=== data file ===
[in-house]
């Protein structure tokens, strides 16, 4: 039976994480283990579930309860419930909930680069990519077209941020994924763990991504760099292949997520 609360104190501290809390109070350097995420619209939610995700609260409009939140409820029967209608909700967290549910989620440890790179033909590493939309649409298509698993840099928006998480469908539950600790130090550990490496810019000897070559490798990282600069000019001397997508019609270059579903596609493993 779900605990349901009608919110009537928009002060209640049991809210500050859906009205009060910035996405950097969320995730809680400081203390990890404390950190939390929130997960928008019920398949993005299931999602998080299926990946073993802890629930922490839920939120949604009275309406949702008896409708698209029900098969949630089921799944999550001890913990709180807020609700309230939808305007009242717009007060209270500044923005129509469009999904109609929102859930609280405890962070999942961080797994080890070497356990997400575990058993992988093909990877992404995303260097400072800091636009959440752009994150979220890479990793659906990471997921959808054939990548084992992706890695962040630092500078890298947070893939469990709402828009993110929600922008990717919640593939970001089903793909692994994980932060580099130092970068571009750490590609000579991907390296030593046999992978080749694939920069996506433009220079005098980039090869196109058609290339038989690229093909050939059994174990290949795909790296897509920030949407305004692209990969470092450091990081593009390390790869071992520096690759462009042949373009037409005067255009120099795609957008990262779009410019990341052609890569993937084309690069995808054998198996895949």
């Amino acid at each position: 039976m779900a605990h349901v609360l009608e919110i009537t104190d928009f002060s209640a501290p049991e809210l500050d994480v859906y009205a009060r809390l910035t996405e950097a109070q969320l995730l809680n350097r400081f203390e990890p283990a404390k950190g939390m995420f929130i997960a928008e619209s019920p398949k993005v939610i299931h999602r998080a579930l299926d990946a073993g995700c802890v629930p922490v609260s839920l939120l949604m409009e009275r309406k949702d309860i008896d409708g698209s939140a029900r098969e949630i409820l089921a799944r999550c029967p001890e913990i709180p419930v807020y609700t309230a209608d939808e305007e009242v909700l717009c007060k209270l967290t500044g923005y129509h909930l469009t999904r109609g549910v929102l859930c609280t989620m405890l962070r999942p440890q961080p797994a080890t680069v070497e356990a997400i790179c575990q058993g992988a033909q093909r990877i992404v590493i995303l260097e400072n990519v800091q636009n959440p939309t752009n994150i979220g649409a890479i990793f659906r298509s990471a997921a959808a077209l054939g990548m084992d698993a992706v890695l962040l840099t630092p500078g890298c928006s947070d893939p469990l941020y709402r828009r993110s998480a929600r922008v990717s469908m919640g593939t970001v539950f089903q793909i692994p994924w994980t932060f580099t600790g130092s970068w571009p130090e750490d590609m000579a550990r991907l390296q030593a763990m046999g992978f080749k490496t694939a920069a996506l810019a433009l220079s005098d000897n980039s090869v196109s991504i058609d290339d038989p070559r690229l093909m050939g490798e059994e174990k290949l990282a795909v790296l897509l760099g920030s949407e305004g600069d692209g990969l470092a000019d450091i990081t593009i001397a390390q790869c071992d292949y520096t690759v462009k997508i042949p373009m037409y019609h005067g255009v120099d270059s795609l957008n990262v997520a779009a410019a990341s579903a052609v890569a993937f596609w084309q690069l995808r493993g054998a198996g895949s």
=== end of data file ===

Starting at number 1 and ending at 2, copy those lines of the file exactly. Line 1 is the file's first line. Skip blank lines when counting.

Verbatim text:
[in-house]
């Protein structure tokens, strides 16, 4: 039976994480283990579930309860419930909930680069990519077209941020994924763990991504760099292949997520 609360104190501290809390109070350097995420619209939610995700609260409009939140409820029967209608909700967290549910989620440890790179033909590493939309649409298509698993840099928006998480469908539950600790130090550990490496810019000897070559490798990282600069000019001397997508019609270059579903596609493993 779900605990349901009608919110009537928009002060209640049991809210500050859906009205009060910035996405950097969320995730809680400081203390990890404390950190939390929130997960928008019920398949993005299931999602998080299926990946073993802890629930922490839920939120949604009275309406949702008896409708698209029900098969949630089921799944999550001890913990709180807020609700309230939808305007009242717009007060209270500044923005129509469009999904109609929102859930609280405890962070999942961080797994080890070497356990997400575990058993992988093909990877992404995303260097400072800091636009959440752009994150979220890479990793659906990471997921959808054939990548084992992706890695962040630092500078890298947070893939469990709402828009993110929600922008990717919640593939970001089903793909692994994980932060580099130092970068571009750490590609000579991907390296030593046999992978080749694939920069996506433009220079005098980039090869196109058609290339038989690229093909050939059994174990290949795909790296897509920030949407305004692209990969470092450091990081593009390390790869071992520096690759462009042949373009037409005067255009120099795609957008990262779009410019990341052609890569993937084309690069995808054998198996895949």